I have spent most of my career in the military and just started flying for a civilian flight school, so I am still trying to learn some of the gray areas of the civilian world.

I am a CFI/CFII. An aircraft broke down and the maintainer needed to fly over. He needed me to fly with him (in a Cessna 172) since he did not have a medical. I was there making sure the flight went ok but he was the sole manipulator of the controls.

I assume for the flight, I am "acting PIC." Can I log that as PIC even though I did not touch the controls? It would not have to be dual received/given since I was not instructing, just me being there for safety?

It was only 0.4, it's not that I care about losing out on that 0.4, I am just curious and really like my logbook to be as accurate as it can be.


  • 1
    $\begingroup$ Look closer at 61.51(e)(1)(iii). Did your aircraft or operation require two pilots? $\endgroup$
    – StephenS
    Jun 10, 2021 at 2:32
  • $\begingroup$ The aircraft doesn't (C-172.) But he did need another pilot, in this case me, since he was not medically qualified. I've looked in the regs and did a lot of googling, I can't seem to find the answer. I would've thought this situation isn't super out of the ordinary, maybe I'm missing something obvious? $\endgroup$
    – Frank L
    Jun 10, 2021 at 3:10
  • 3
    $\begingroup$ I would say that for the purposes of the flight he was your student, you were PIC legally responsible for the flight, and you would log it all as PIC just as with any instructional flight. $\endgroup$
    – John K
    Jun 10, 2021 at 4:27
  • 1
    $\begingroup$ You were the only qualified pilot on the airplane. $\endgroup$
    – Raffles
    Jun 10, 2021 at 14:17

1 Answer 1


Short answer: no, you can't log it as PIC time. Remember that acting as PIC and logging PIC time are two completely different things.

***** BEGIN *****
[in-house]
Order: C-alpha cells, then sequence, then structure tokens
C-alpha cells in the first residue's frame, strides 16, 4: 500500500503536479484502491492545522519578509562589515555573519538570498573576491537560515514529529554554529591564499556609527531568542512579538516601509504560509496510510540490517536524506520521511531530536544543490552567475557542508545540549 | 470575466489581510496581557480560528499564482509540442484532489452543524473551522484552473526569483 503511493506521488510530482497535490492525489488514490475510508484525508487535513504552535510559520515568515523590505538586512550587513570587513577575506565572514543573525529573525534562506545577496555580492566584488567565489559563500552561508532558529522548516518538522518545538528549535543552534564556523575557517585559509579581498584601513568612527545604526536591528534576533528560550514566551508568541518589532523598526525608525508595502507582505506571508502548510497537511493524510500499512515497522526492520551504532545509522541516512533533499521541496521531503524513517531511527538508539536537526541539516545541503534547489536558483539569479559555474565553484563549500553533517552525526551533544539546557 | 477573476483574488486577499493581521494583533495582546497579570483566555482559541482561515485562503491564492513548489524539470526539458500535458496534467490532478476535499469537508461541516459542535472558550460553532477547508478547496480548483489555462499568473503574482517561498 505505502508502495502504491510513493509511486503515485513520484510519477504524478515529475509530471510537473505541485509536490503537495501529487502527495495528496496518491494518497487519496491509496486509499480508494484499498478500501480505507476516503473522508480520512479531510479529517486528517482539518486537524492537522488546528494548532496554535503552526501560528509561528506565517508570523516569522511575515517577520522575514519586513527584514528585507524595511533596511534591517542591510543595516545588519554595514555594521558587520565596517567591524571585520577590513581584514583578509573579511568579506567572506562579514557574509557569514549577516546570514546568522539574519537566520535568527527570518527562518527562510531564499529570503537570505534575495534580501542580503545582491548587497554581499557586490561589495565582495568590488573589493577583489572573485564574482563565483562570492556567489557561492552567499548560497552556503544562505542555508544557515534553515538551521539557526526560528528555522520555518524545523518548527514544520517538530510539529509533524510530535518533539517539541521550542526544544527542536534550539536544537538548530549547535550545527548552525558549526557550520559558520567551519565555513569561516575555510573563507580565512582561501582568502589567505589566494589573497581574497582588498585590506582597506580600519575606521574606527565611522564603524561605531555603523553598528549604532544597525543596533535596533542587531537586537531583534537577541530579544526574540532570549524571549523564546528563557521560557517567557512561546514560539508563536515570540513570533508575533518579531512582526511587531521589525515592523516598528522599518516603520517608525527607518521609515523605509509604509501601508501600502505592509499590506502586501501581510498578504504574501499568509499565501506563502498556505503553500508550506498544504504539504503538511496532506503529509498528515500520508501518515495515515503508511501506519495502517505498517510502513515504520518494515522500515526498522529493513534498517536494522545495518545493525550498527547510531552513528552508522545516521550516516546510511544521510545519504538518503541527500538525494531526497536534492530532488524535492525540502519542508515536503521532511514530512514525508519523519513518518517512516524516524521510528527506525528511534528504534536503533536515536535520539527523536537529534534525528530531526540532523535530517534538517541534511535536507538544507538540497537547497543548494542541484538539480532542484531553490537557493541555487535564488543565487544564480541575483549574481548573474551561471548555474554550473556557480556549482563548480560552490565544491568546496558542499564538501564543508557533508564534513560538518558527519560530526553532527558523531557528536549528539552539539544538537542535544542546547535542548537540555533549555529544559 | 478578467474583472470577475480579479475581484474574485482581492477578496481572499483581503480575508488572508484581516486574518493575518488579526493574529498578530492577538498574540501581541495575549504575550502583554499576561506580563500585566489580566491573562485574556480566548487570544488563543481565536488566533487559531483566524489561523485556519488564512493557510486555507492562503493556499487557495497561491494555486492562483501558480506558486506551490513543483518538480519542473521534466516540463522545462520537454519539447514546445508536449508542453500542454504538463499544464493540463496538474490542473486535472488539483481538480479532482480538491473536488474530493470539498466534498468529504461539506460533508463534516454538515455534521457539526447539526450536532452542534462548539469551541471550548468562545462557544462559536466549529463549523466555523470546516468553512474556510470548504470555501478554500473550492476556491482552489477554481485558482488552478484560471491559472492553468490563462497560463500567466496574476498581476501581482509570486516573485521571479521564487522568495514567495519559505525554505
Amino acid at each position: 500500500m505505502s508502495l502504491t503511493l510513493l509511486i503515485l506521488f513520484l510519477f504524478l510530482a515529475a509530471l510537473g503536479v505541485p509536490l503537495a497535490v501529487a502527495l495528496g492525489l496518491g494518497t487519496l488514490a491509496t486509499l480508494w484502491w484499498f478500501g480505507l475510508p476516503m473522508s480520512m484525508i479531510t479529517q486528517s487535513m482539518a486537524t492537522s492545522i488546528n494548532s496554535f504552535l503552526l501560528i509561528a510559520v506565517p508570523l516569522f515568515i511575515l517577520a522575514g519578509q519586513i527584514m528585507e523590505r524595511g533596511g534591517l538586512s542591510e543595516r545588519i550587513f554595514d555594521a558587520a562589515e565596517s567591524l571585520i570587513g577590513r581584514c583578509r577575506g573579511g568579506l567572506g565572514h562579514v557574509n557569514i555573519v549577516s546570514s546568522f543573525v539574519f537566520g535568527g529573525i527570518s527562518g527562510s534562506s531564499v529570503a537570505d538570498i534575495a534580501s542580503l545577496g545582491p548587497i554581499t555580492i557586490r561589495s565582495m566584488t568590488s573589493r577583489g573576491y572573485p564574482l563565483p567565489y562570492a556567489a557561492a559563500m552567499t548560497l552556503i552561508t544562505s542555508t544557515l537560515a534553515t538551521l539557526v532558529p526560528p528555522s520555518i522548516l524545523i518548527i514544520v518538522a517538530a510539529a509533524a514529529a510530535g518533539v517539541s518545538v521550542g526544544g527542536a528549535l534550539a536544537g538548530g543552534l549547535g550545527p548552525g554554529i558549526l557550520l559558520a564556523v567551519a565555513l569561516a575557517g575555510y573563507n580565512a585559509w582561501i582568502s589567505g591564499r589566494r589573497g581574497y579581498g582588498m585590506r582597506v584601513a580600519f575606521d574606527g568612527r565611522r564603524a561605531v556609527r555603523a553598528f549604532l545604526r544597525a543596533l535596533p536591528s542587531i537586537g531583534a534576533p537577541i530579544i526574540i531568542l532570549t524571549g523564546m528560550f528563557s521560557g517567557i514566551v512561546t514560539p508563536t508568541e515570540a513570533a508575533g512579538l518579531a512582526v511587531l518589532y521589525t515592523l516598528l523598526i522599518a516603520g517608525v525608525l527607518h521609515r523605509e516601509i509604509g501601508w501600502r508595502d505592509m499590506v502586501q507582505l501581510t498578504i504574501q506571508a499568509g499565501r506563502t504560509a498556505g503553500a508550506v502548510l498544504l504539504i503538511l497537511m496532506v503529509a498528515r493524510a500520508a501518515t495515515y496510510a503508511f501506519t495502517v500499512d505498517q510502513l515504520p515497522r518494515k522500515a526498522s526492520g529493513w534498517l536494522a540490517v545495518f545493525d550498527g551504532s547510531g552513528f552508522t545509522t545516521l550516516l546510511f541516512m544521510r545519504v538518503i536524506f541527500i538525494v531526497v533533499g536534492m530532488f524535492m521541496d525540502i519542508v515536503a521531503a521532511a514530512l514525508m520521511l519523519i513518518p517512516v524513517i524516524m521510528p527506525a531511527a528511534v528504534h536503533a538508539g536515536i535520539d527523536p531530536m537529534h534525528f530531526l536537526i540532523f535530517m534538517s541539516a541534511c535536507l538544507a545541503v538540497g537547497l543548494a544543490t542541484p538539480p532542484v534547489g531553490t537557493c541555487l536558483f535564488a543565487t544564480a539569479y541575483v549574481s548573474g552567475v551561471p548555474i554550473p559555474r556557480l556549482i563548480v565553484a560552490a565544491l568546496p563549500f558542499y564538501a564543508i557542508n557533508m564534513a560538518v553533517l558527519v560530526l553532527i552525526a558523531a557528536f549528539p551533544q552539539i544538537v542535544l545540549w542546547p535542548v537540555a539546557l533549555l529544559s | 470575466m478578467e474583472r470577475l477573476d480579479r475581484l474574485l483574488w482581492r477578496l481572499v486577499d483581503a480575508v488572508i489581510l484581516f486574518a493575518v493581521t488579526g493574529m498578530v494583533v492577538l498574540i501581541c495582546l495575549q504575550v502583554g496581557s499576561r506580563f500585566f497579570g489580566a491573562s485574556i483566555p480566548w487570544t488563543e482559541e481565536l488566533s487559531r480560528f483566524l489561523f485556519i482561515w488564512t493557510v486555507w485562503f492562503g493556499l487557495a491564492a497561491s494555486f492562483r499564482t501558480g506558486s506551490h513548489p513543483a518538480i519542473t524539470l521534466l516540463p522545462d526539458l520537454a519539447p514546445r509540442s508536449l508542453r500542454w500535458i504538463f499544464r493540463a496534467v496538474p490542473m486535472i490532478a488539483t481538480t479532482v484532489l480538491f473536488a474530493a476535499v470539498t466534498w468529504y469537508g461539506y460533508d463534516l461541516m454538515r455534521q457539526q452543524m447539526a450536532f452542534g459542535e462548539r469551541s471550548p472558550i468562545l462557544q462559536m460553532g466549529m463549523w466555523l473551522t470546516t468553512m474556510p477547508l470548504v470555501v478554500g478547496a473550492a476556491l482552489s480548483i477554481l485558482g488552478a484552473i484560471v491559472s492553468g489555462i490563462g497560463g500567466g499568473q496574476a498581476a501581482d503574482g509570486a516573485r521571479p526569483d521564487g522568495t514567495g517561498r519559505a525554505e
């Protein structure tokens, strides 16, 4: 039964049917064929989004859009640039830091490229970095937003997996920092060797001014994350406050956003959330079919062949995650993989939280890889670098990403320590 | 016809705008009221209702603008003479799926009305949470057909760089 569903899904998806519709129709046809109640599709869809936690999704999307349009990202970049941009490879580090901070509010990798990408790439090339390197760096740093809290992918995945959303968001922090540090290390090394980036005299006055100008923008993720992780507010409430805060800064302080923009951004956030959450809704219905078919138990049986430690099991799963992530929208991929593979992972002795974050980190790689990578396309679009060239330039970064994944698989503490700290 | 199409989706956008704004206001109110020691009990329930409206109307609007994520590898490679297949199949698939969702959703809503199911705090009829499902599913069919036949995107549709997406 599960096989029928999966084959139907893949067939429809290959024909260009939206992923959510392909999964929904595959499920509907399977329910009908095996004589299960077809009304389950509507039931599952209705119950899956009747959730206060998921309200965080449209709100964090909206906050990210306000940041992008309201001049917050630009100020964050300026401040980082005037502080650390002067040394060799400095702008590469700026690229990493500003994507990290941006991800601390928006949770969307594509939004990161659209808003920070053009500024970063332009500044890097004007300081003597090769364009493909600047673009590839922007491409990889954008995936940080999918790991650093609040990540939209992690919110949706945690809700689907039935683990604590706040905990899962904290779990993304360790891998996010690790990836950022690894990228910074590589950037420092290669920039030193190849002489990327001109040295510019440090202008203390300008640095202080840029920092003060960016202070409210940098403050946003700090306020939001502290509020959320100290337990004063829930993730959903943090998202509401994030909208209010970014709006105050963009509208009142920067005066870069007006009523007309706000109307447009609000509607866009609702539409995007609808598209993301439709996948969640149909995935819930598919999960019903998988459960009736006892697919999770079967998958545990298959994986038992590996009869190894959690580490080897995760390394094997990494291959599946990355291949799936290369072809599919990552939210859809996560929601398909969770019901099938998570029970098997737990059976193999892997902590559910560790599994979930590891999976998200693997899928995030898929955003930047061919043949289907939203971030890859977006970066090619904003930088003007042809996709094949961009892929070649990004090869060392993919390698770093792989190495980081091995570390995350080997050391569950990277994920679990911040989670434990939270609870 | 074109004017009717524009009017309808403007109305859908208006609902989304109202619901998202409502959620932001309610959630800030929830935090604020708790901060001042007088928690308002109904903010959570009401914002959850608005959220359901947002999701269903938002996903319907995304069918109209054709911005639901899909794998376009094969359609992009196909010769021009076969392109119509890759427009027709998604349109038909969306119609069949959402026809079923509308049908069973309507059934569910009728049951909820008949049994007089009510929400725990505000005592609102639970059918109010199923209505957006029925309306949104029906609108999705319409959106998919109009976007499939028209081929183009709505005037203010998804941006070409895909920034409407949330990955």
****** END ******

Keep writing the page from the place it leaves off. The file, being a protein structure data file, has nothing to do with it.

I'm assuming here that the flight was VFR under part 91. The rules for logging PIC time are in 14 CFR 61.51(e). Simplified - and ignoring the ATP and student scenarios - the times you can log PIC are:

  1. Sole manipulator of the controls, if you're rated for the aircraft
  2. Sole occupant of the aircraft
  3. Acting PIC when more than one pilot is required by the aircraft's type certificate or the regulations for the operation
  4. Providing instruction

#1 doesn't apply because you didn't touch the controls. Neither does #2 because there were two people on board. #3 doesn't apply either: even though you were acting PIC, the C172's type certificate doesn't require more than one crewmember, and there's no regulation that requires more than one crewmember for VFR under part 91. As for #4, you said that you didn't provide instruction (which would include endorsing the other pilot's logbook to record the training).

I suspect you're getting a little distracted by the idea that you were there as a "safety pilot" but in the regulatory sense of 91.109(c)(1) that only applies to simulated instrument flight.

Assuming that the pilot who actually flew the C172 was rated to do so then they can log the time under reason #1 above. The regulations don't require you to have a medical to log PIC time.

  • $\begingroup$ Is the conclusion, then, that there can be flights for which no one can log the time? For instance, if a non-CFI pilot allows a non-pilot passenger to fly an entire flight (e.g. a parent helping a child to learn on days when the child's instructor isn't available), then the flight is therefore unloggable? $\endgroup$ Jun 10, 2021 at 15:04
  • $\begingroup$ @KennSebesta Yes, that's correct. The parent is acting PIC but can't log PIC time for the reasons I explained, and the child can't log it either because they aren't rated for the aircraft (even if they hold a student pilot certificate, students can only log PIC time when solo). As I mentioned, the key point is that acting as PIC and logging PIC time are two different things; acting as PIC doesn't automatically let you log PIC time. $\endgroup$
    – Pondlife
    Jun 10, 2021 at 16:01
  • $\begingroup$ I understand/accept your reasoning but it strikes me as odd to have a plane with unlogged flights. Maybe that's perfectly fine and appropriate, but in aviation where we have log books for everything down to the propeller, it's just so weird to think that there can be this legally required disconnect. Would the same apply to T/Os and LDGs? Could I legally have fewer T/Os than LDGs and vice versa? $\endgroup$ Jun 10, 2021 at 18:41
  • $\begingroup$ @KennSebesta I'm not sure where the disconnect is. Many private pilots don't log their flight time at all, because there's no need to and it doesn't benefit them in any way. Think of someone who's retired and flies their Cub for lunch nearby a few times a week. The FAA doesn't require pilots to log anything at all unless it's to get a new certificate or rating, or to document currency. $\endgroup$
    – Pondlife
    Jun 10, 2021 at 19:20

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